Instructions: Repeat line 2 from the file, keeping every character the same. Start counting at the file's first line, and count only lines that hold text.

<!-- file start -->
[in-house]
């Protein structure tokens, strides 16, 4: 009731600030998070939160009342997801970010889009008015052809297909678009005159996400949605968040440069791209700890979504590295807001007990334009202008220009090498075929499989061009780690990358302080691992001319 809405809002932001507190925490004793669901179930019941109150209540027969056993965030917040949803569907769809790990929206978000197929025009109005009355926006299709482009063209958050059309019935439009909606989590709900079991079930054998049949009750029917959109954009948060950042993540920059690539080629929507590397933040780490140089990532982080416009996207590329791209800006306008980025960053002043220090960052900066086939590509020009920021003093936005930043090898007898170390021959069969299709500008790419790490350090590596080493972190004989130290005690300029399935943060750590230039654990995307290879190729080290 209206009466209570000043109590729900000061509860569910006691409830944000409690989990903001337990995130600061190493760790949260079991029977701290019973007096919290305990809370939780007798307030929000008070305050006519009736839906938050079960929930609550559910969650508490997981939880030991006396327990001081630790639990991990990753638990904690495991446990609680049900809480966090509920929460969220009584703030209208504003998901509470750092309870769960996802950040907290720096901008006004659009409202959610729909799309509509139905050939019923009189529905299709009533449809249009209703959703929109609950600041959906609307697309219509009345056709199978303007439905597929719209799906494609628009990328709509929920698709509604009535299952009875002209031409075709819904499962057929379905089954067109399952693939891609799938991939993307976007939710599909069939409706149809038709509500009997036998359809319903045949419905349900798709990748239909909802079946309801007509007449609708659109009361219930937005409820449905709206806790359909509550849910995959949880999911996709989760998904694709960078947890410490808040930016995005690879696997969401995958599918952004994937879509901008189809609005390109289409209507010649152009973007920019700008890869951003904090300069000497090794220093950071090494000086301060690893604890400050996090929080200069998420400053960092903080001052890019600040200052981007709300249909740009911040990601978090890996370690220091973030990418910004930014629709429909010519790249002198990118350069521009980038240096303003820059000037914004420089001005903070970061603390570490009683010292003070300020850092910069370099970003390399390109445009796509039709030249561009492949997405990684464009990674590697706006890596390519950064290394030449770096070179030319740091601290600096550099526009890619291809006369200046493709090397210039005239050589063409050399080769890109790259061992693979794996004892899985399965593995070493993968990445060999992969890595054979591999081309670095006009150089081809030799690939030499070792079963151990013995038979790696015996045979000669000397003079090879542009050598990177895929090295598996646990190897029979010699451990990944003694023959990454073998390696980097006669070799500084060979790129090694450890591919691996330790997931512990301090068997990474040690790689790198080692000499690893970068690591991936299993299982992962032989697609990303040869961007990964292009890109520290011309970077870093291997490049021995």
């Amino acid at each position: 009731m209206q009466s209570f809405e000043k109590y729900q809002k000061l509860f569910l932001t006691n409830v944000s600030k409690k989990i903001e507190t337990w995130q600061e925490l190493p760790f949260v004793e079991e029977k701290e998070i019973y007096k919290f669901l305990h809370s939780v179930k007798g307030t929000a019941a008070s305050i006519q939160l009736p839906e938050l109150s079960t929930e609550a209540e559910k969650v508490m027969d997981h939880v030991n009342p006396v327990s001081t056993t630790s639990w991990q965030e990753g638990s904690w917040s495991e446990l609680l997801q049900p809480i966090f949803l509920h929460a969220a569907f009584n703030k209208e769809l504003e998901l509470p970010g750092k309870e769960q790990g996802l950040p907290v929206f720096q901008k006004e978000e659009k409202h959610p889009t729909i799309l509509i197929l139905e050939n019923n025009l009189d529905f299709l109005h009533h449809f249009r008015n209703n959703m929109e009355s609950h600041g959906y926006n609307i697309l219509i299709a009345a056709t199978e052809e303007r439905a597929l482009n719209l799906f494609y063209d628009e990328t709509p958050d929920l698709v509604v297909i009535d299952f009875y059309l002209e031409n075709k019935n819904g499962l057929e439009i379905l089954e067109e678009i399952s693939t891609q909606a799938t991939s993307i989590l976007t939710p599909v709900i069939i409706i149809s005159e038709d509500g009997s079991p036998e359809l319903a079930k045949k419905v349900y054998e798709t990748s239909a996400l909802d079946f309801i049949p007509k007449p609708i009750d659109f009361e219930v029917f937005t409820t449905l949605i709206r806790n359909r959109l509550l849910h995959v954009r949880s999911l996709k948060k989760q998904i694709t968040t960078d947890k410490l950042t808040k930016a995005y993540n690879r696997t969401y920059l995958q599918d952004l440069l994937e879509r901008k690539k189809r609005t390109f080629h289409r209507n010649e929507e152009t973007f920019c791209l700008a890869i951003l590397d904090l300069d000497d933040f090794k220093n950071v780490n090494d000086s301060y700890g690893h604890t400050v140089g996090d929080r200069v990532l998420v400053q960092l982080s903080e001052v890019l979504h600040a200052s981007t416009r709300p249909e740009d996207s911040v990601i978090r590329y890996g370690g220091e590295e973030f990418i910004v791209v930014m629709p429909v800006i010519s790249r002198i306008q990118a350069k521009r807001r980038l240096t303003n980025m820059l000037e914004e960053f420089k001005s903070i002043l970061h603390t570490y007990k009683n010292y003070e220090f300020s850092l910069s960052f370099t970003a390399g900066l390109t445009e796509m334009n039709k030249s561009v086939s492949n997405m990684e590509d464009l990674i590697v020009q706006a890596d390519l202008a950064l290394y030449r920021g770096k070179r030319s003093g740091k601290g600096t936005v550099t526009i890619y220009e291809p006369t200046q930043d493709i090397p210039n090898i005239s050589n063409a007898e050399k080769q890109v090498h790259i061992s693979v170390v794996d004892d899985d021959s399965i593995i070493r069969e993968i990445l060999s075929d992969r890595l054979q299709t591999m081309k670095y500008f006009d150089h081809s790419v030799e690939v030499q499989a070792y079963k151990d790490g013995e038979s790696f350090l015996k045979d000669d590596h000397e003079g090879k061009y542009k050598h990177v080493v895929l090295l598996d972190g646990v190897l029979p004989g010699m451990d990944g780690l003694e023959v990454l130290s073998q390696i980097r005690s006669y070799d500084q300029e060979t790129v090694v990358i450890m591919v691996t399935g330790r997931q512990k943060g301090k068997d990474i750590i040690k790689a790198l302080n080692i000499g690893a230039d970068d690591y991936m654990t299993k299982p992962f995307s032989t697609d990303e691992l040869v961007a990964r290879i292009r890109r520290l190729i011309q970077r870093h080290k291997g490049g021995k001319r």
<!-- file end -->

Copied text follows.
């Protein structure tokens, strides 16, 4: 009731600030998070939160009342997801970010889009008015052809297909678009005159996400949605968040440069791209700890979504590295807001007990334009202008220009090498075929499989061009780690990358302080691992001319 809405809002932001507190925490004793669901179930019941109150209540027969056993965030917040949803569907769809790990929206978000197929025009109005009355926006299709482009063209958050059309019935439009909606989590709900079991079930054998049949009750029917959109954009948060950042993540920059690539080629929507590397933040780490140089990532982080416009996207590329791209800006306008980025960053002043220090960052900066086939590509020009920021003093936005930043090898007898170390021959069969299709500008790419790490350090590596080493972190004989130290005690300029399935943060750590230039654990995307290879190729080290 209206009466209570000043109590729900000061509860569910006691409830944000409690989990903001337990995130600061190493760790949260079991029977701290019973007096919290305990809370939780007798307030929000008070305050006519009736839906938050079960929930609550559910969650508490997981939880030991006396327990001081630790639990991990990753638990904690495991446990609680049900809480966090509920929460969220009584703030209208504003998901509470750092309870769960996802950040907290720096901008006004659009409202959610729909799309509509139905050939019923009189529905299709009533449809249009209703959703929109609950600041959906609307697309219509009345056709199978303007439905597929719209799906494609628009990328709509929920698709509604009535299952009875002209031409075709819904499962057929379905089954067109399952693939891609799938991939993307976007939710599909069939409706149809038709509500009997036998359809319903045949419905349900798709990748239909909802079946309801007509007449609708659109009361219930937005409820449905709206806790359909509550849910995959949880999911996709989760998904694709960078947890410490808040930016995005690879696997969401995958599918952004994937879509901008189809609005390109289409209507010649152009973007920019700008890869951003904090300069000497090794220093950071090494000086301060690893604890400050996090929080200069998420400053960092903080001052890019600040200052981007709300249909740009911040990601978090890996370690220091973030990418910004930014629709429909010519790249002198990118350069521009980038240096303003820059000037914004420089001005903070970061603390570490009683010292003070300020850092910069370099970003390399390109445009796509039709030249561009492949997405990684464009990674590697706006890596390519950064290394030449770096070179030319740091601290600096550099526009890619291809006369200046493709090397210039005239050589063409050399080769890109790259061992693979794996004892899985399965593995070493993968990445060999992969890595054979591999081309670095006009150089081809030799690939030499070792079963151990013995038979790696015996045979000669000397003079090879542009050598990177895929090295598996646990190897029979010699451990990944003694023959990454073998390696980097006669070799500084060979790129090694450890591919691996330790997931512990301090068997990474040690790689790198080692000499690893970068690591991936299993299982992962032989697609990303040869961007990964292009890109520290011309970077870093291997490049021995």